How to Register Your Child for School

Share on facebook
Share on twitter
Share on pinterest

Kids go back to school in the fall, but you may not know that you must secure your child’s spot earlier in the year. We at Waterford.org know that getting your child registered for preschool or kindergarten can be stressful and confusing. If you are unsure, remember that all children in the United States have the right to attend public school no matter their race, nationality, citizenship, or immigration status. Here is a helpful list of tips and resources to make school registration easier.

Find Your Child’s School

Children who live within a school’s boundary have priority enrollment. What if you live near several schools? You can use this interactive map to locate your child’s neighborhood school.

Bring Documents

You will need documents to register your child for school. If you have questions about what paperwork you need, you can set up an appointment with the Registrar at your child’s school to learn more. If you can gather some of the paperwork before your visit you will have a head start. Check this list to find out what you may need.

Documents Needed for Registration:

Attend a Registration Event

Most schools hold registration events in the evening or on weekends. These are wonderful times to visit classrooms, ask questions, and find out how to get involved with your child’s learning. Ask the school Registrar for details about upcoming registration events.

Meet the Staff

Some important questions to ask when meeting your child’s school staff are:

State Requirements

Most school districts require that your child is 5 years old before kindergarten, but birthday cutoff dates vary by state. Find your state’s age requirements and program offerings here:

Types of School

While researching schools, you may find different options. Here is a list of common types of schools. They are:

  • Public school: These schools are free and open to all residents. They use curriculum created with the American Common Core state standards. Most provide free or reduced meals and after school activities.
  • Magnet school: These free public schools are operated by school districts or a group of districts. They may have a focus, such as technology, science, or the arts.
  • Charter school: Charter schools are free. Parents must usually submit a separate application to enroll and pay enrollment fees. Spaces are often limited at charter schools.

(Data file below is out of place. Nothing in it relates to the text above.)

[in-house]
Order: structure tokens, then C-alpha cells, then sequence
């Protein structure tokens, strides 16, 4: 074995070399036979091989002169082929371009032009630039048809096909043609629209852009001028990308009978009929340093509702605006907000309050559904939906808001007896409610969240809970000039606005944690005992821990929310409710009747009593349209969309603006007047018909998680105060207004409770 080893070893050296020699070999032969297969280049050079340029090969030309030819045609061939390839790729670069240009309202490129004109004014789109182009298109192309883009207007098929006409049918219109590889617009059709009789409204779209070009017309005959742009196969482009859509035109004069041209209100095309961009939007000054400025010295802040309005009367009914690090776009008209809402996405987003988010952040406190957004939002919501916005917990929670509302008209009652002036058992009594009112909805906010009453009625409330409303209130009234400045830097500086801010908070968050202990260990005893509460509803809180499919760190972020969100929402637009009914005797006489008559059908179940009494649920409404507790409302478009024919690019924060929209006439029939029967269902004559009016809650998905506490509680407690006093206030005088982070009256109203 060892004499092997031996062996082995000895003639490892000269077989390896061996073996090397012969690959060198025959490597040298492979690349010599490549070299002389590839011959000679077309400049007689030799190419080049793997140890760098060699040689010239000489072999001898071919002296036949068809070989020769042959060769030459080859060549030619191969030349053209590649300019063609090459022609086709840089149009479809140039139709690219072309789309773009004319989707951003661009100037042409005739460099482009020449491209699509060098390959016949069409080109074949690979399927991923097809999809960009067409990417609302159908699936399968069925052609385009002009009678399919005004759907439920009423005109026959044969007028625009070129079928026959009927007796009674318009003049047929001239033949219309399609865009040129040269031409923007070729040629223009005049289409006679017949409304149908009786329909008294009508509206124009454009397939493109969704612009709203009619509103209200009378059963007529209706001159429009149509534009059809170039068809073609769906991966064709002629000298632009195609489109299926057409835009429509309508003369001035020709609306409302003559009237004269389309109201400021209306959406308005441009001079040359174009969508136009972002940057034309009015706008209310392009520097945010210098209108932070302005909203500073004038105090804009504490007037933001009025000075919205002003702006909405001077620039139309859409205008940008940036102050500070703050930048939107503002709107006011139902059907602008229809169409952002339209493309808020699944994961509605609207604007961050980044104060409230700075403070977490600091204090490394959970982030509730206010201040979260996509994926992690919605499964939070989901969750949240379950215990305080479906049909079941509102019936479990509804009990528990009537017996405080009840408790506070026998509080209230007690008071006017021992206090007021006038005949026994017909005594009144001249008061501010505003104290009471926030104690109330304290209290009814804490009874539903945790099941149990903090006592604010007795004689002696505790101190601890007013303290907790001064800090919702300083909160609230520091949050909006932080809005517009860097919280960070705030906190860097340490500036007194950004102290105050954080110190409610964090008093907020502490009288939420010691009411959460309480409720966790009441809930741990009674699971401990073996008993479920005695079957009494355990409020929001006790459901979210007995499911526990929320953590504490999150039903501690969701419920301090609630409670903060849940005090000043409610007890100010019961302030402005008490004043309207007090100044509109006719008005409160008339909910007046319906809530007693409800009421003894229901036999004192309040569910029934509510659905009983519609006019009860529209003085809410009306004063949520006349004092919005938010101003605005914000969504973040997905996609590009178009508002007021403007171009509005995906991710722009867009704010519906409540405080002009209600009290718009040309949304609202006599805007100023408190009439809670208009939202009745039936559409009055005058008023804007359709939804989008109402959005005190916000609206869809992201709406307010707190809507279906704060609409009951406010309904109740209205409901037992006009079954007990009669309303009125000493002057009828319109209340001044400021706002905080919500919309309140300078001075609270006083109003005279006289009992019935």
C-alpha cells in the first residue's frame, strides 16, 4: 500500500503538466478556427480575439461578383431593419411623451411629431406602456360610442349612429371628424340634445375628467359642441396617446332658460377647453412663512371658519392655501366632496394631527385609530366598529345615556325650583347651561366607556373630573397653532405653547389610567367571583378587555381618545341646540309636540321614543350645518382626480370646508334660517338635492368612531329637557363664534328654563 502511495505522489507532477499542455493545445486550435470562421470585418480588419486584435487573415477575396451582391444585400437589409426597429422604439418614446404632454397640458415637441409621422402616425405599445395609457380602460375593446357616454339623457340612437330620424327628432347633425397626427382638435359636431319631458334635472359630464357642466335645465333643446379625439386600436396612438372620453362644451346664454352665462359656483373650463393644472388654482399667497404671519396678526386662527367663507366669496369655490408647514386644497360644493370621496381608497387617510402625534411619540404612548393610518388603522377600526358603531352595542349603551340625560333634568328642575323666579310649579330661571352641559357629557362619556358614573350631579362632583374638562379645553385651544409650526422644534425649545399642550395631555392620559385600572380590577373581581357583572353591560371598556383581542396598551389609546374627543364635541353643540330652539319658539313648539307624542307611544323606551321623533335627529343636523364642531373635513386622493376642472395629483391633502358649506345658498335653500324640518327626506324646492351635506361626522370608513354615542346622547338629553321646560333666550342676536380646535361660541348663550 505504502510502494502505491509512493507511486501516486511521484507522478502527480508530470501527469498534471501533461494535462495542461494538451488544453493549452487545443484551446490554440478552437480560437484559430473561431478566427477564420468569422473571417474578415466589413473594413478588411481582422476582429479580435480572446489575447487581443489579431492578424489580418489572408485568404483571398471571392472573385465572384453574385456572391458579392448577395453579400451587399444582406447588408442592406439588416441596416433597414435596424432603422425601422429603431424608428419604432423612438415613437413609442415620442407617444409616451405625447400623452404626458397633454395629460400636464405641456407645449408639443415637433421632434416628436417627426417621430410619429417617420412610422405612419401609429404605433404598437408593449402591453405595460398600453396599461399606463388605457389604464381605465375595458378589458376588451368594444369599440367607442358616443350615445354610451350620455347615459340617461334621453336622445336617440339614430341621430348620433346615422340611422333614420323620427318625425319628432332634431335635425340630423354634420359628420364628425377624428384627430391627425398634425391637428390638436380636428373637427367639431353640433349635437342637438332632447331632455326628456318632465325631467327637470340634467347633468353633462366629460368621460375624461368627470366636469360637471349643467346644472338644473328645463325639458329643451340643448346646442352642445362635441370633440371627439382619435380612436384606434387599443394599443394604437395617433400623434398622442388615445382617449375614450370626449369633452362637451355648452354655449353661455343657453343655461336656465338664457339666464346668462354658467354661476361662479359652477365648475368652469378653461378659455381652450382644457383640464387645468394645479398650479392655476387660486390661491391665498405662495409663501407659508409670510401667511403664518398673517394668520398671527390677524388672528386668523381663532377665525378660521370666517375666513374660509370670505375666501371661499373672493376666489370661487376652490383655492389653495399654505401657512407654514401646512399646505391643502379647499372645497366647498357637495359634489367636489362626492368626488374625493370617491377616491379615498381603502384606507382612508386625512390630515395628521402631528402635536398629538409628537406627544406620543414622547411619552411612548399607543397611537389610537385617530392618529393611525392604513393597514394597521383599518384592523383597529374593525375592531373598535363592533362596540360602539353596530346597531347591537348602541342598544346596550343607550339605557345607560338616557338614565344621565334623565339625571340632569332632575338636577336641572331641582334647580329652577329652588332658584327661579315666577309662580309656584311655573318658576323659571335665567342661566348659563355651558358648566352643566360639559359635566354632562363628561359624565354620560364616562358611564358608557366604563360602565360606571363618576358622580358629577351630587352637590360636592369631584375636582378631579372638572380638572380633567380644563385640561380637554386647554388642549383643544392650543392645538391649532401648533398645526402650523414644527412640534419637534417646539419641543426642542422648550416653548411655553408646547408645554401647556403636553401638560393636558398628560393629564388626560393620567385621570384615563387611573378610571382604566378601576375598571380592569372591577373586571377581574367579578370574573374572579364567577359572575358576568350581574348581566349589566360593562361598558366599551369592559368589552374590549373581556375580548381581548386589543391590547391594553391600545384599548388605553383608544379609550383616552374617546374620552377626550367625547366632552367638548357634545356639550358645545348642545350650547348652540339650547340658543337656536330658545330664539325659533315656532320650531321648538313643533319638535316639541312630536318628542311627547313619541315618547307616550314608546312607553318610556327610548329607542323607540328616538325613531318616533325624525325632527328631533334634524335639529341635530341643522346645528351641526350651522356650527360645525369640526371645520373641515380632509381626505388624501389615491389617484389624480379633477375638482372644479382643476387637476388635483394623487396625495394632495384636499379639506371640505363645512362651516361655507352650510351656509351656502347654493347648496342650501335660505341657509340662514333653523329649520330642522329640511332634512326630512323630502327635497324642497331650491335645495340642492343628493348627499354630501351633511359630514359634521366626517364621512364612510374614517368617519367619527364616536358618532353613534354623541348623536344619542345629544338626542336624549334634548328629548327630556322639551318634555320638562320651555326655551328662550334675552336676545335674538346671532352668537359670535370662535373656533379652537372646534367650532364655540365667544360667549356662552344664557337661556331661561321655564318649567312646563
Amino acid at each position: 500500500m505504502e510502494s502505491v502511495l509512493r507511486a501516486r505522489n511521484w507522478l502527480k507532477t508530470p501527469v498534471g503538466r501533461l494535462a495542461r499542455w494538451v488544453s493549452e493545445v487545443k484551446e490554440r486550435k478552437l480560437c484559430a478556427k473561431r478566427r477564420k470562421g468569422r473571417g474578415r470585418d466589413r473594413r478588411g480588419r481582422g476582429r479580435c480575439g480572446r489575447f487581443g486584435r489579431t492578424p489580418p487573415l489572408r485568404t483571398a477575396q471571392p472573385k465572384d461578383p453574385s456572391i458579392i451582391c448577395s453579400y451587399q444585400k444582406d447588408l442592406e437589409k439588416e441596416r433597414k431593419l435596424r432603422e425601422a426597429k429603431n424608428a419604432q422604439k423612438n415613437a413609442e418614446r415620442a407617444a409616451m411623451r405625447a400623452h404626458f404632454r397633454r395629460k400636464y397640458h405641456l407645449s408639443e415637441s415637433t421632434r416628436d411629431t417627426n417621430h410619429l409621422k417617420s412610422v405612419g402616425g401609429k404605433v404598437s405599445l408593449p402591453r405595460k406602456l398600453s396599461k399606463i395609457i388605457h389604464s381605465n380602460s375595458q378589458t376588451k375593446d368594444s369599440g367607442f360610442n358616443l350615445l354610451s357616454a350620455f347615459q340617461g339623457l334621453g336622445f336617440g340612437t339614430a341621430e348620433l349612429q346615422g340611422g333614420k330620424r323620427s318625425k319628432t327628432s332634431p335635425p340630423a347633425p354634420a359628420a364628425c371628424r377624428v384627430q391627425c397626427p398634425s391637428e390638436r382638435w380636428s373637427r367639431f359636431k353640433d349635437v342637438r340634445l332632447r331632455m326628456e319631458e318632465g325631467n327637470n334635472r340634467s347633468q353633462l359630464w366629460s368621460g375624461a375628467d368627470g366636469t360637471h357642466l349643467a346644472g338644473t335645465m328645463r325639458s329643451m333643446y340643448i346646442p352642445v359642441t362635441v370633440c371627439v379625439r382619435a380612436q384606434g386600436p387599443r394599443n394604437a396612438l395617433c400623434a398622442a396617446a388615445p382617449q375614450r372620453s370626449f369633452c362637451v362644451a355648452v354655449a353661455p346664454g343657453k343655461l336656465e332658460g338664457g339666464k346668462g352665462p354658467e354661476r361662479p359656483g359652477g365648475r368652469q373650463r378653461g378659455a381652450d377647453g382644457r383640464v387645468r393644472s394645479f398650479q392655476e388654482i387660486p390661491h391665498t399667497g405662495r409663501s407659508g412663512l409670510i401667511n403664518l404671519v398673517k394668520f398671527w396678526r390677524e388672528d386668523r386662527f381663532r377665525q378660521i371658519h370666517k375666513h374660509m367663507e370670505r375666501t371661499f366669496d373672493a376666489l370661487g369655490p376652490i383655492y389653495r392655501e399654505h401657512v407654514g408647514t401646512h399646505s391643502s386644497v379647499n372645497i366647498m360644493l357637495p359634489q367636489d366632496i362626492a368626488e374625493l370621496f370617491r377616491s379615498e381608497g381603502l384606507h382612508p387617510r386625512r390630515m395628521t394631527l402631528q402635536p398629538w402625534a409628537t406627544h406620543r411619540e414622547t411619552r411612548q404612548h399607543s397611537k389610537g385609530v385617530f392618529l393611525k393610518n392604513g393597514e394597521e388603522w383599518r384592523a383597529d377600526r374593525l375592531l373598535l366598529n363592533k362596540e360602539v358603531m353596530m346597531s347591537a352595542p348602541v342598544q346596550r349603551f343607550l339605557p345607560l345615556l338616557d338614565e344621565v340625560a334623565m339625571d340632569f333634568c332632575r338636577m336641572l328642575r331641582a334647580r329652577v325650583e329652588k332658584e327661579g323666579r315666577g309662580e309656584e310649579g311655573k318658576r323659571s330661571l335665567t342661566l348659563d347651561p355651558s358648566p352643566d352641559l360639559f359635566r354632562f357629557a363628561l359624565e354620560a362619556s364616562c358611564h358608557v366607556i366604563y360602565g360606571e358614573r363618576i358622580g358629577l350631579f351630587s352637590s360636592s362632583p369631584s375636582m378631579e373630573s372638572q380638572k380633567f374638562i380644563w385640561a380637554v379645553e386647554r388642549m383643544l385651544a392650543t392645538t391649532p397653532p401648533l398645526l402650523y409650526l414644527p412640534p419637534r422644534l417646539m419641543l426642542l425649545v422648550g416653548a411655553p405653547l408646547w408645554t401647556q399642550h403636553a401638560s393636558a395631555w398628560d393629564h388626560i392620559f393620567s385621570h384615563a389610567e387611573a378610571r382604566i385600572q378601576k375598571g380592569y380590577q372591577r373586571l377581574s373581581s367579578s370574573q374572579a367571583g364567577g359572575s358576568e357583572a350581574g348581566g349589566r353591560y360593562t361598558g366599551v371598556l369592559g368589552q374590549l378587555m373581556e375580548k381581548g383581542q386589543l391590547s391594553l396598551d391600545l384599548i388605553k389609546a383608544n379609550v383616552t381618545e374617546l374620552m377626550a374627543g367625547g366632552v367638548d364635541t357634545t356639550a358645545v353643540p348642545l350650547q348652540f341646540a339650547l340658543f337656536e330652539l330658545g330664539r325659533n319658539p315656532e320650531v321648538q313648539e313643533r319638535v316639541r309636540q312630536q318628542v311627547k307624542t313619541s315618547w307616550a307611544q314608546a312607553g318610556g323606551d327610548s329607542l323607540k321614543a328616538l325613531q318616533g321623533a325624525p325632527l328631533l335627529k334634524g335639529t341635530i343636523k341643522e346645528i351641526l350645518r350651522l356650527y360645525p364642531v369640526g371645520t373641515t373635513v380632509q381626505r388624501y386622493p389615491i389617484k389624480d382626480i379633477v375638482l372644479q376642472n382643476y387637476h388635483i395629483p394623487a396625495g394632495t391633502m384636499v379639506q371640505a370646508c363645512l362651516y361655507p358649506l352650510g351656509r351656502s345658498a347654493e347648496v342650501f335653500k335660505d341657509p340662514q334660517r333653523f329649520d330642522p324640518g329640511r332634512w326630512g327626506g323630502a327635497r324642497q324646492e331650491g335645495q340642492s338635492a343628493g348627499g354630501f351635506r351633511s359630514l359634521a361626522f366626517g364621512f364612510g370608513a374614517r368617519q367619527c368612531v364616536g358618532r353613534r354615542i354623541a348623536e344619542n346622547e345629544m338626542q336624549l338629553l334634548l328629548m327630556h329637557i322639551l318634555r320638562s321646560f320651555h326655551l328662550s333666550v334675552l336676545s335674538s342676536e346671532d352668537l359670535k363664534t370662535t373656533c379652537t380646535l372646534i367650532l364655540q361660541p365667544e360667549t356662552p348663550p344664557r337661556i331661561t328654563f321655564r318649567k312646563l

• Private school: These schools are run by private groups, unlike public schools. School funding comes from tuition parents pay for their children to attend.
  • Religious school: These schools are run by churches and combine religious content with curriculum. They are not free and parents pay tuition.
  • Homeschool: Homeschooling parents are responsible for keeping their kids on track with state education standards. This option is free, but parents may have to pay fees for curriculum and school supplies.
  • Online school: These schools may be free or charge tuition. Many public school districts have created free online learning options. There are also online private schools and homeschools that parents pay for.

How to Change Schools

If you want your child to go to a different school than the neighborhood public school, you will need to contact the school of your choice to request a transfer. Registration requirements will be different and your transfer school may have a waitlist or lottery placement. These applications usually need to be submitted much earlier. You may need to begin the process up to a year before registration opens in the spring.

A Smooth Transition

Make sure to keep a calendar of important dates on hand. Key dates include your child’s spring registration date and the first day of school in the fall.

Registering your child for school can be a positive experience instead of a stressful one. By following these simple steps, the transition to school can be a smooth start to your child’s learning journey.

More Resources articles